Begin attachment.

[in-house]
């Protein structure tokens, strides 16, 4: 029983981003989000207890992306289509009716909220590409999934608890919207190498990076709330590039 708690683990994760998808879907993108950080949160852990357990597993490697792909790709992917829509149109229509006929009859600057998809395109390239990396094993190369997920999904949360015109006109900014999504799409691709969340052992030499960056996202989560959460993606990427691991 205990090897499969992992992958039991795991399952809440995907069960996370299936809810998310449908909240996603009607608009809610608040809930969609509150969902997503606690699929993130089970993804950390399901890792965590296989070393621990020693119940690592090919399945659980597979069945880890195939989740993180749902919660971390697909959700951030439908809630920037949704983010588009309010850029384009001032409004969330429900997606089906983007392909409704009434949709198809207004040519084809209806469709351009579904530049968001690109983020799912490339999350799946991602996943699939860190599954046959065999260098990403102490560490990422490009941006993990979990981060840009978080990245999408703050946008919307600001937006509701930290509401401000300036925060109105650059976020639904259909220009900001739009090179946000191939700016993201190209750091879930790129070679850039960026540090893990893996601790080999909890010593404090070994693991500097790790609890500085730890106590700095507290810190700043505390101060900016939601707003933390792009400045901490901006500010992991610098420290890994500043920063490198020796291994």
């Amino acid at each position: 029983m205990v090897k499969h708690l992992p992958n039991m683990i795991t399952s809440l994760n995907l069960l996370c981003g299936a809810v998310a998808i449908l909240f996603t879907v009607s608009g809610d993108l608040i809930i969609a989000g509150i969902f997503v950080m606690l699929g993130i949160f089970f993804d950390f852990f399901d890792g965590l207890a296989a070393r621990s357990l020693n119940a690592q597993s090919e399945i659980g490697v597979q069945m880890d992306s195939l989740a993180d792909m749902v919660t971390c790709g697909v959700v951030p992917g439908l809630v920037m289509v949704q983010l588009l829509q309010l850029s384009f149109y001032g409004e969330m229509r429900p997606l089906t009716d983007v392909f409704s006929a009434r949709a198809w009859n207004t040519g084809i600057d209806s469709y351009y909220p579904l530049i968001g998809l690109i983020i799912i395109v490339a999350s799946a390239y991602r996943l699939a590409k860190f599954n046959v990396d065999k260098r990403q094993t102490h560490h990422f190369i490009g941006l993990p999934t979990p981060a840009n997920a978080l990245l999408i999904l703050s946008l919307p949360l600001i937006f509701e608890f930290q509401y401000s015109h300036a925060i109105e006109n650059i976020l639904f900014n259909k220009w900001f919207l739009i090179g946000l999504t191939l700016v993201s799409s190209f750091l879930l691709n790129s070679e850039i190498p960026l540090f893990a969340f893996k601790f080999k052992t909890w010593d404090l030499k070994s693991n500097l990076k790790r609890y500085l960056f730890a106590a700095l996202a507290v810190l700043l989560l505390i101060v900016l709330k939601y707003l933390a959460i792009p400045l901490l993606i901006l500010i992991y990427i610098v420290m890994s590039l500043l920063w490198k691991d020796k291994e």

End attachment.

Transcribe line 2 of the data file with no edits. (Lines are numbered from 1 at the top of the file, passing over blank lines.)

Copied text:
């Protein structure tokens, strides 16, 4: 029983981003989000207890992306289509009716909220590409999934608890919207190498990076709330590039 708690683990994760998808879907993108950080949160852990357990597993490697792909790709992917829509149109229509006929009859600057998809395109390239990396094993190369997920999904949360015109006109900014999504799409691709969340052992030499960056996202989560959460993606990427691991 205990090897499969992992992958039991795991399952809440995907069960996370299936809810998310449908909240996603009607608009809610608040809930969609509150969902997503606690699929993130089970993804950390399901890792965590296989070393621990020693119940690592090919399945659980597979069945880890195939989740993180749902919660971390697909959700951030439908809630920037949704983010588009309010850029384009001032409004969330429900997606089906983007392909409704009434949709198809207004040519084809209806469709351009579904530049968001690109983020799912490339999350799946991602996943699939860190599954046959065999260098990403102490560490990422490009941006993990979990981060840009978080990245999408703050946008919307600001937006509701930290509401401000300036925060109105650059976020639904259909220009900001739009090179946000191939700016993201190209750091879930790129070679850039960026540090893990893996601790080999909890010593404090070994693991500097790790609890500085730890106590700095507290810190700043505390101060900016939601707003933390792009400045901490901006500010992991610098420290890994500043920063490198020796291994």